Heckman acknowledges that good early childhood care is expensive, but he has empirical evidence that it more than pays for itself with improved economic, health, and educational outcomes. He maintains that "high-quality early childhood programs are great economic and social equalizers--they supplement the family lives of disadvantaged children by teaching consistent parenting and by giving children the mentoring, encouragement and support available to functioning middle-class families." Children placed in such programs "develop foundational skills on par with those of more affluent children." (35) The significance of this result is clear since "the life prospects of an American are more dependent on the income and education of his parents than in almost any other advanced country for which there is data." (36) Yet early childhood care and education programs are being cut back precisely at the time we are seeing strong evidence that such programs are vital to secure equality of opportunity for the next generation. (37)

Because of the polarization in political life, one might be tempted to despair of seeing effective government action to reduce inequality. Yet a recent study offers a glimmer of hope. In an extensive project sponsored by Harvard Business School, thousands of Americans were asked to estimate the levels of wealth inequality by quintiles. They were then asked to envision what would be the ideal wealth distribution by quintiles in the United States if they were in a situation of Rawls's veil of ignorance. The results--and these remained true even if the respondents were grouped by political party affiliation, gender, or income--is that Americans "vastly underestimate the level of inequality in America," and that people "are actually in agreement about wanting a more equal distribution of wealth." (38)

Review of Ethical Literature

Despite increasing concern about inequality from social scientists, theological books and articles focusing on inequality remain relatively rare, and while Catholic theologians widely deplore both poverty and inequality, few distinguish clearly between those related evils. (39) One exception is Chilean theologian Tony Mifsud, who urges Christians to move beyond poverty to address inequality, both to better attend to concerns of the faithful and to work toward more sustainable solutions. (40)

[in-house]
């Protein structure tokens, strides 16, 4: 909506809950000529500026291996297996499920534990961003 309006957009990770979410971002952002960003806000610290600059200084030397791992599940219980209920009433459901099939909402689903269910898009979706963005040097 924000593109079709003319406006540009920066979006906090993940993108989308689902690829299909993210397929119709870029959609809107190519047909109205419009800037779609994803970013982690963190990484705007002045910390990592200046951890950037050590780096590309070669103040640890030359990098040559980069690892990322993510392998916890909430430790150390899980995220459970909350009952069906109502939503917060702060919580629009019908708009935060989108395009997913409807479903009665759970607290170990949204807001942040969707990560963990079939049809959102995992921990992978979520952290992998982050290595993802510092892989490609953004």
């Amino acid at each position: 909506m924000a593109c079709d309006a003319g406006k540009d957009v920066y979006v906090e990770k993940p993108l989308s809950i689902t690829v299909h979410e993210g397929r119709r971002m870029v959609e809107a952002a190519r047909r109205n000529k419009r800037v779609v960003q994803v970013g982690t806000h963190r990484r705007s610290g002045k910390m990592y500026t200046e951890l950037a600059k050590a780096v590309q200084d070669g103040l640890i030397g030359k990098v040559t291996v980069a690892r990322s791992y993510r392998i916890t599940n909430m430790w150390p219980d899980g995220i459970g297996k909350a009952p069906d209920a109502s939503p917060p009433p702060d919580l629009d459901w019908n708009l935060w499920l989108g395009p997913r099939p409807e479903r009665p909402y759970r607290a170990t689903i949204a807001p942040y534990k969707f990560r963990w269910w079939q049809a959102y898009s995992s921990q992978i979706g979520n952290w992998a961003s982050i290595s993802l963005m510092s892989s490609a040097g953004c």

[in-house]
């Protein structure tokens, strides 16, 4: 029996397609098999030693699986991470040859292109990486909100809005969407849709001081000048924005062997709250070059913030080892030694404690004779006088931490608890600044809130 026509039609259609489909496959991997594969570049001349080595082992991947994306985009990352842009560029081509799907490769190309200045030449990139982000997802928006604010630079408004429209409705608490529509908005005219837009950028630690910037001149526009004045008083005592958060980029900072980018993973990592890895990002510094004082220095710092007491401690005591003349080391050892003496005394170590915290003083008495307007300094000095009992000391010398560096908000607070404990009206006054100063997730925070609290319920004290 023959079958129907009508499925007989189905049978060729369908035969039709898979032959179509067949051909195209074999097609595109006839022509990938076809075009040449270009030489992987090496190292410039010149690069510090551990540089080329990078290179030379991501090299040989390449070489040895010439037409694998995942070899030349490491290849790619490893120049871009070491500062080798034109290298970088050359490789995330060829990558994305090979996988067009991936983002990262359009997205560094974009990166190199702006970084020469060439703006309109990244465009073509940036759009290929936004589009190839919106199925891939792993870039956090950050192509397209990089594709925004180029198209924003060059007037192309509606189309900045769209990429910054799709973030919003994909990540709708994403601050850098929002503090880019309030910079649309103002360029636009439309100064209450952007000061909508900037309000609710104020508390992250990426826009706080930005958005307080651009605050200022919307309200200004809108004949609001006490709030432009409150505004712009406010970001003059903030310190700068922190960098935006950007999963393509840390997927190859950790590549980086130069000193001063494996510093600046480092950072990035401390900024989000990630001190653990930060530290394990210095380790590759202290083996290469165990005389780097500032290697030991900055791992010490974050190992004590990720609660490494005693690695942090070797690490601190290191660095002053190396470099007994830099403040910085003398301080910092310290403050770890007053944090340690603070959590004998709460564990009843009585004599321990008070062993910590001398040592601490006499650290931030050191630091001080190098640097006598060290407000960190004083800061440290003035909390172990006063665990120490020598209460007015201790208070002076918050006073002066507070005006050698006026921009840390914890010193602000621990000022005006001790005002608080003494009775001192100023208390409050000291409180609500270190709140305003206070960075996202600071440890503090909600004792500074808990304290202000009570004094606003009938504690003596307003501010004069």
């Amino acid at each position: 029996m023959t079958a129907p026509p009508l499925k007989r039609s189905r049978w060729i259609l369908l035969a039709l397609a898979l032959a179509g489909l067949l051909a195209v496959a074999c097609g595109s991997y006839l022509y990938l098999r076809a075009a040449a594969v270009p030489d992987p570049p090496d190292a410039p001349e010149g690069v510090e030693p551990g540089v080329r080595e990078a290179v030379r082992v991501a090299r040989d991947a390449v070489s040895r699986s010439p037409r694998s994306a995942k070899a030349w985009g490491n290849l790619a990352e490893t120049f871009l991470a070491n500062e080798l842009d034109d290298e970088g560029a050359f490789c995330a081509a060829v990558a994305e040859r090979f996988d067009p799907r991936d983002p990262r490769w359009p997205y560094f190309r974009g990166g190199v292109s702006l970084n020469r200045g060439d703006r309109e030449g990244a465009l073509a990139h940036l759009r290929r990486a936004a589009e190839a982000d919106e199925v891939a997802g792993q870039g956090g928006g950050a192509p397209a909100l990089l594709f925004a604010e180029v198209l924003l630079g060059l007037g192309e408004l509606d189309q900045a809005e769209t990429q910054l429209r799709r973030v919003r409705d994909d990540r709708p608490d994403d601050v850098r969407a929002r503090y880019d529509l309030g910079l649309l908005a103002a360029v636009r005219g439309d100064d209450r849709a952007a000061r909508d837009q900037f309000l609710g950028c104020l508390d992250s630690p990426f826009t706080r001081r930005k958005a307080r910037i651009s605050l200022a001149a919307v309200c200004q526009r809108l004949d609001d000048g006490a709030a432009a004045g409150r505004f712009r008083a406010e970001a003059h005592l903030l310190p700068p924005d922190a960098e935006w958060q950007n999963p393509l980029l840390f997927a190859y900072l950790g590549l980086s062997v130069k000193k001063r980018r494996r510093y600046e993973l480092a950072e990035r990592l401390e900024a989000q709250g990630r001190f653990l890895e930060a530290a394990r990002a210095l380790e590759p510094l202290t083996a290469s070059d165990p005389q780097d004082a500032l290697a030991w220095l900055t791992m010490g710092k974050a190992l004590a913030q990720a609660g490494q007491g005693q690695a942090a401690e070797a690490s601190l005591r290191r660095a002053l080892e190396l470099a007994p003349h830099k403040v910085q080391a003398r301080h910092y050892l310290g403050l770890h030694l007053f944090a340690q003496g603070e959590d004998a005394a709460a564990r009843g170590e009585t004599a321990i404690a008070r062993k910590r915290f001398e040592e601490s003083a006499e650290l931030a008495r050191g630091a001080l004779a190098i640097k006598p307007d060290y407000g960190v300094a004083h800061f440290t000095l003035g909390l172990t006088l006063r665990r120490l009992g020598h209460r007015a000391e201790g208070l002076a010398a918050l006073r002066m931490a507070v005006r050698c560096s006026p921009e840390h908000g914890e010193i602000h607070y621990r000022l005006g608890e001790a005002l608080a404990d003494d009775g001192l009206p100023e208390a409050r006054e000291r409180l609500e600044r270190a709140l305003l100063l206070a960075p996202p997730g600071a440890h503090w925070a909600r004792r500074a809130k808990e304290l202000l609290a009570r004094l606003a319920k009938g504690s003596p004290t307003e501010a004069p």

Is Inequality Wrong?

Catholic scholars do not unanimously claim that inequality is always wrong. Albino Barrera develops a theodicy of economic scarcity, arguing that scarcity is not part of God's plan, but that it allows us to act as cocreators with God by redistributing economic goods. (41) Dennis McCann uses the US bishops' pastoral Economic Justice for All (1986) to suggest that inequality becomes immoral "if, and only if, it ... marginalizes persons and communities ... denying them access to appropriate levels of social participation." (42) Drawing on Amartya Sen's capabilities approach, Andrew M. Yuengert asserts that while material goods often mediate participation in social life, "inequality in itself is not morally offensive, as long as those at the bottom of the distribution have a dignified standard of living." (43) John Sniegocki argues that Catholic social thought exposes inequality as morally wrong, but urges scholars within the tradition to focus more on structural analyses, particularly capitalism's connections to inequality, militarism, and ecological destruction. (44)

Italian economist Stefano Zamagni warns that redistribution within the current economic model is insufficient to enable stable democracy:
   The endurance and reputation of democratic governments are
   determined much more by their ability to increase total wealth than
   to redistribute it fairly among citizens.... So if we want to
   combat the endemic increase in inequality as a threat to peace and
   democracy, we must act primarily on the production of wealth and
   income, not only its redistribution. (45)

Charles M. A. Clark notes that one increasingly popular method of wealth creation is shifting business costs onto workers or consumers. From a Catholic social thought perspective, he says, "wealth that is created for the individual at the expense of the community is repugnant to human dignity and the common good due to its promotion of poverty." (46)

Theologians from the Two-Thirds World

Theologians from developing nations are leading the charge in addressing inequality. (47) From India, John Mohan Razu reminds us that inequality has increased in poorer nations as well as in wealthier ones. Rather than increased aid from wealthier nations, Razu calls for fairer trade policies to address inequalities between nations. (48) From Nigeria, Olubiyi Adeniyi Adewale offers a compelling reading of the Gospel parable of Lazarus and the rich man (Lk 16:19-31). In African belief, dogs who lick the sores of the suffering, as they did for Lazarus, contribute to healing. The passage thus suggests that those who are capable of helping the needy yet fail to do so are less than dogs, less than human. (49)